The differences between your goals and those of the people you hire can result in an unenviable “square peg, round hole” scenario. It’s important to proactively define what you’re looking for in a candidate, as well as what you’re trying to build as a company, to find the perfect match.
In this article, Jake Villarreal explains how to make excellent choices in hiring to help achieve your business’s vision and goals.Read more »
We’ve all been on a road trip where we end up somewhere other than our destination. Backtracking is a frustrating waste of time, and an argument often ensues about who caused the wrong turn in the first place. It usually boils down to a miscommunication — perhaps not everyone read the map the same way.
Unfortunately, the same roadblocks can pop up in the recruiting process. Not only do recruiters work to get the right people on board, but they also need to get them in the right seats. It’s tough to pick quality candidates if you’re going in the wrong direction.
In this article, Jake Villarreal explains how you can improve the user experience to get everyone where they want to go.
You knew this day would come. Thanks to the talent shortage in the STEM (science, technology, engineering, and mathematics) fields, more than 1 million jobs will be available in this area by 2020. After years of being “the kid who’s great with computers,” it’s finally time to cash in on your skills. But how can you position your talents so you can potentially land a six-figure salary post-graduation?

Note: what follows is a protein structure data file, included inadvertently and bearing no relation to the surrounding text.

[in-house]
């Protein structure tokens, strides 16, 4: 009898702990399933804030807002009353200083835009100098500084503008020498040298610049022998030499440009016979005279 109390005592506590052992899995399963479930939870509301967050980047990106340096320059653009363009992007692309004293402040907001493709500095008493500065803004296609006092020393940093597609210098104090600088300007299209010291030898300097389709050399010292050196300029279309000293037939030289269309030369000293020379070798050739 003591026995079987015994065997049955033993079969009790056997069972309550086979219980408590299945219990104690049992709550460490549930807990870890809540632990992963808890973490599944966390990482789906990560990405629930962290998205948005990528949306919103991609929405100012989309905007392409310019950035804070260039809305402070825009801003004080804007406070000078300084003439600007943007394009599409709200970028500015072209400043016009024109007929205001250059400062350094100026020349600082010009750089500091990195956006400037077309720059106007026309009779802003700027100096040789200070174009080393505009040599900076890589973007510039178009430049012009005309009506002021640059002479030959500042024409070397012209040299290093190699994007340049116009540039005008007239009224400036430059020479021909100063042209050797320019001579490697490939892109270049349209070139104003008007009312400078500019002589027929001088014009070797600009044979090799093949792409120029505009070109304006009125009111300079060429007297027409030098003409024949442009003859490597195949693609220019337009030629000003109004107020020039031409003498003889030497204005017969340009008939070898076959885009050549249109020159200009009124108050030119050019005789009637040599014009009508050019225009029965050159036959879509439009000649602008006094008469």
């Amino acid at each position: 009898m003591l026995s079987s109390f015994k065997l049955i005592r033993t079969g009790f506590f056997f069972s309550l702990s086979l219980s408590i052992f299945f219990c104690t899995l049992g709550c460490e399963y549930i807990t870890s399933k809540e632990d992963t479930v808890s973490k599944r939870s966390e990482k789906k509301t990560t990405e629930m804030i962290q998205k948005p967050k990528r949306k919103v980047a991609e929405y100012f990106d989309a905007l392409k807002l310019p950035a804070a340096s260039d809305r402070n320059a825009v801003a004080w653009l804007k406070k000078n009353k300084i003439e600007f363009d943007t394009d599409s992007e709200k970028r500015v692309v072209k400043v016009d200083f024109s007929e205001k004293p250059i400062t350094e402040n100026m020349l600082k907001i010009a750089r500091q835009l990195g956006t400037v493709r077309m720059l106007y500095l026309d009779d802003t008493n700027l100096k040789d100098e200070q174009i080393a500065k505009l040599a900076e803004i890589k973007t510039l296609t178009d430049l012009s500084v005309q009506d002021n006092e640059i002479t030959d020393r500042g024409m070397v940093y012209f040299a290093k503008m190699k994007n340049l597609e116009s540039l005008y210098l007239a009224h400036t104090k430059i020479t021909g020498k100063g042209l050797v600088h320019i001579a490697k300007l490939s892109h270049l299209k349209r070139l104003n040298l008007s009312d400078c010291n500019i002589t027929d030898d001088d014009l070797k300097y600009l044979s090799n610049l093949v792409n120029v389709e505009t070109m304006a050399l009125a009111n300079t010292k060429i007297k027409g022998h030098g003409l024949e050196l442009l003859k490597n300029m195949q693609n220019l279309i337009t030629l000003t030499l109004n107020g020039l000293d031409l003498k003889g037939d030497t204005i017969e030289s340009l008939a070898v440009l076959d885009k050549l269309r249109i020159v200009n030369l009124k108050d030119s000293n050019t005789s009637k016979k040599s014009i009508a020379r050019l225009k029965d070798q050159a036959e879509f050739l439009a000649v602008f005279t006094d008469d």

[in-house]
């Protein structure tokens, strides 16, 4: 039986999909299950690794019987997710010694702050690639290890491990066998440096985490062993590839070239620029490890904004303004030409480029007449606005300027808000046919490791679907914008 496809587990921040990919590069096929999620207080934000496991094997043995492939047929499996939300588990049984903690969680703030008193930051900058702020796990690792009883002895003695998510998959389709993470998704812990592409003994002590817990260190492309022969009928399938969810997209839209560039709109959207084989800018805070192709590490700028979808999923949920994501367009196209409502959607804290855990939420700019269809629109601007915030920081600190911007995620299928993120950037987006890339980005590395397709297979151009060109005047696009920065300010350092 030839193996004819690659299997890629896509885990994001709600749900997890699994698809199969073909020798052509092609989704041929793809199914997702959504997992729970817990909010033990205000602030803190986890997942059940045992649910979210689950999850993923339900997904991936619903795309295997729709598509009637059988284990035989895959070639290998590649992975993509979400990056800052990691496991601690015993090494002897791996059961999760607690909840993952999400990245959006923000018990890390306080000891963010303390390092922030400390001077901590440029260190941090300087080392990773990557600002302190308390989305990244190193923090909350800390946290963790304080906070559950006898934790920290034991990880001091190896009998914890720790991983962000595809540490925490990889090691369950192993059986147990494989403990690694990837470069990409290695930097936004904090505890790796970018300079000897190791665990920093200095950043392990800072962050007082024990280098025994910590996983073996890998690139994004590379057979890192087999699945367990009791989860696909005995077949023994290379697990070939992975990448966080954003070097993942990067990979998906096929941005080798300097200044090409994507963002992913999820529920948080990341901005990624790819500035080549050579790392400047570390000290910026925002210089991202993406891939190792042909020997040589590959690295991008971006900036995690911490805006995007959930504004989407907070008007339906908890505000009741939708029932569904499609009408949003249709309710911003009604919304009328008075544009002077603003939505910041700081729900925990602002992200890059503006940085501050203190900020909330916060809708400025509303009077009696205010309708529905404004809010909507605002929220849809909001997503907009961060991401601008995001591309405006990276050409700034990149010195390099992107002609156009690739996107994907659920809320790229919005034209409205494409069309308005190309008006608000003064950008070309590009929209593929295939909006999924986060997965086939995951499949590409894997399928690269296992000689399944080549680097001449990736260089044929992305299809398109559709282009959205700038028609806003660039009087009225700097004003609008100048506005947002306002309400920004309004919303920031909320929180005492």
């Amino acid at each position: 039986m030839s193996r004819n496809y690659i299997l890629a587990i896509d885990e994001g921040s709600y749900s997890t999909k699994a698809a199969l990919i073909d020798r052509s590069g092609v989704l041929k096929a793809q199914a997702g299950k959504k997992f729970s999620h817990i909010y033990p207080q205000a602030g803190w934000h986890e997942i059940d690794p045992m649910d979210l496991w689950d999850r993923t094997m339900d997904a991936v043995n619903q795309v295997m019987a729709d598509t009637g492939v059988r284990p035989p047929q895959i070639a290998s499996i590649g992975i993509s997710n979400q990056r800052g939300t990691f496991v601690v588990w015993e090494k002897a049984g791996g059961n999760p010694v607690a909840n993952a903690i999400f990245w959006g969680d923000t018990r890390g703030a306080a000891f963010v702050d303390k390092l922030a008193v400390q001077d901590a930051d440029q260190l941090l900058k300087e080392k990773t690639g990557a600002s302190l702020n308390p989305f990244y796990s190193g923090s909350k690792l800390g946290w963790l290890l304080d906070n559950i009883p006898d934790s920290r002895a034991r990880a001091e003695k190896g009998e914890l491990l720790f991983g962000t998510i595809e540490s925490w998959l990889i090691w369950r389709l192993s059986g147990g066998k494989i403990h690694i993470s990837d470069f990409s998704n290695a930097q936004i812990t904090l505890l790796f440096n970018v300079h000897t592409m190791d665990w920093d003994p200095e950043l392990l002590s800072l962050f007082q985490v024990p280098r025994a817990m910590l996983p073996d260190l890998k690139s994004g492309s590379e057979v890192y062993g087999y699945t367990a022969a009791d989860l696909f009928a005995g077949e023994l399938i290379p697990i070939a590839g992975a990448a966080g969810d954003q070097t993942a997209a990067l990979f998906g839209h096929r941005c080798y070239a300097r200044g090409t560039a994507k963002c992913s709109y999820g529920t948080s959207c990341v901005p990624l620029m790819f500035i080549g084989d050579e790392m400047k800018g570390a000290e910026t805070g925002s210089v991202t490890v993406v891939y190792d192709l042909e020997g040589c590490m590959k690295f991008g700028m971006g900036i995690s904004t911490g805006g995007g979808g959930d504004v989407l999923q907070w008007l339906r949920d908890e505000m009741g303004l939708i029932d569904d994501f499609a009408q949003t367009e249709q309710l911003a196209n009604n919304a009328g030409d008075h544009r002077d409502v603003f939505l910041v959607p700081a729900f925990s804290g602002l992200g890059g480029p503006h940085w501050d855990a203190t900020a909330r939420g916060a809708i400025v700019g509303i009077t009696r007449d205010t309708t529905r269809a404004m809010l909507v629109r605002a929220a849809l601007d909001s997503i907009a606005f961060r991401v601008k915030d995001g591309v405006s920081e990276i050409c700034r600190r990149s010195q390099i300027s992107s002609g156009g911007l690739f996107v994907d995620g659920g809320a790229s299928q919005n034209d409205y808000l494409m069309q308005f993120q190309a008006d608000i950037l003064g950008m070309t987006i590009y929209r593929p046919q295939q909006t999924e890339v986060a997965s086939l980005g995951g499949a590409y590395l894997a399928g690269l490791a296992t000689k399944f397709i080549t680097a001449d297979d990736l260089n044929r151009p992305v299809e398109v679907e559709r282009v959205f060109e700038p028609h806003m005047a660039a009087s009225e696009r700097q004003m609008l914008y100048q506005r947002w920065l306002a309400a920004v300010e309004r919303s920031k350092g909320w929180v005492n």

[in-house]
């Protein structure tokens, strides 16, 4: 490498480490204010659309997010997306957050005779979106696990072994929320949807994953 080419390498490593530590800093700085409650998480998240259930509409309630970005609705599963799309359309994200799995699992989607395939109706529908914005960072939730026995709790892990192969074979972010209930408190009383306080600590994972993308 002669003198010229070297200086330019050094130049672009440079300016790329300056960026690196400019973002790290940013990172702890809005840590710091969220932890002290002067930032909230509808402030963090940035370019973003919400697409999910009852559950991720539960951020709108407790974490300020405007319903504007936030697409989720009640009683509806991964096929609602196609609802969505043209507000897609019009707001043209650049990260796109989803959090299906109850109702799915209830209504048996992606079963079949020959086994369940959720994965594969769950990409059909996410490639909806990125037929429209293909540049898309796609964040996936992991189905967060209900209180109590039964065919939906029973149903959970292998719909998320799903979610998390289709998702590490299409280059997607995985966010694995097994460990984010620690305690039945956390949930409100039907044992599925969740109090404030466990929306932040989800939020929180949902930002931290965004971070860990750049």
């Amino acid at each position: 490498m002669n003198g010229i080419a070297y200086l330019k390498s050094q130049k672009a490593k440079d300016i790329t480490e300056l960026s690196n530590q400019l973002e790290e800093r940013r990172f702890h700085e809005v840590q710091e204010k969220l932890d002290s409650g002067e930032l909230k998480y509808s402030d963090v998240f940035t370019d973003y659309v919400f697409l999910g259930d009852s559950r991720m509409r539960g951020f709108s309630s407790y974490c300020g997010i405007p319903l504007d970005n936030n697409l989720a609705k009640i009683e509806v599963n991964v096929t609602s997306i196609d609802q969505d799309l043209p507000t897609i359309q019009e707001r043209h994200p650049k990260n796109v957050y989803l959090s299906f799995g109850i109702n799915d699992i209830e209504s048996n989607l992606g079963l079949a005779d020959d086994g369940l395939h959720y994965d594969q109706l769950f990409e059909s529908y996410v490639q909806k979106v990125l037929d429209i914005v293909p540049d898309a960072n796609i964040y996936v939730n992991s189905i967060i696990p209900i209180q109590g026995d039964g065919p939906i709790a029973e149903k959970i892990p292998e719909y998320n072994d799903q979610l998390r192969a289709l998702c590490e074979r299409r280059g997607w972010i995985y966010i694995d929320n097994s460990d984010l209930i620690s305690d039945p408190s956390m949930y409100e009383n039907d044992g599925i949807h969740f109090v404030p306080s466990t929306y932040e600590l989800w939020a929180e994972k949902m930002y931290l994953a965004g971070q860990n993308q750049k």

In this article, Jake Villarreal explains the eight soft skills that will help you go from being a job candidate to being a standout job candidate.
Do you remember the days of door-to-door salesmen trying to get you to buy encyclopedias or vacuum cleaners? While that approach to sales still exists, it’s a relatively rare thing. Technology has transformed the sales process.
Encyclopedia Britannica took notice of this shift and changed its approach to reach more customers — most recently by offering its virtual encyclopedia for free with advertisements. The company realized that meeting customers where they are, building relationships, and creating conversations is the new version of sales.Read more »
Are you a true disruptor? Although many entrepreneurs are inclined to say that they’re innovative or disruptive in their industry, many misuse the terms. Being truly disruptive in your industry means making a change, not simply adding a feature or two. So how disruptive are you and your company?
Regardless of whether or not you’re disruptive now, you can learn to be a leading industry disruptor. From embracing the Internet to enhancing your customer experience, you can make changes that move your industry forward.
When I have "big wins" in business or life, I schedule time on my calendar to focus on humility and how I can serve others.
Jake Villarreal is the co-founder and president of Match Relevant, an IT-staffing entity that utilizes social media and innovative recruiting practices to deliver award-winning talent for funded tech startups, SMBs, and Fortune 500 organizations.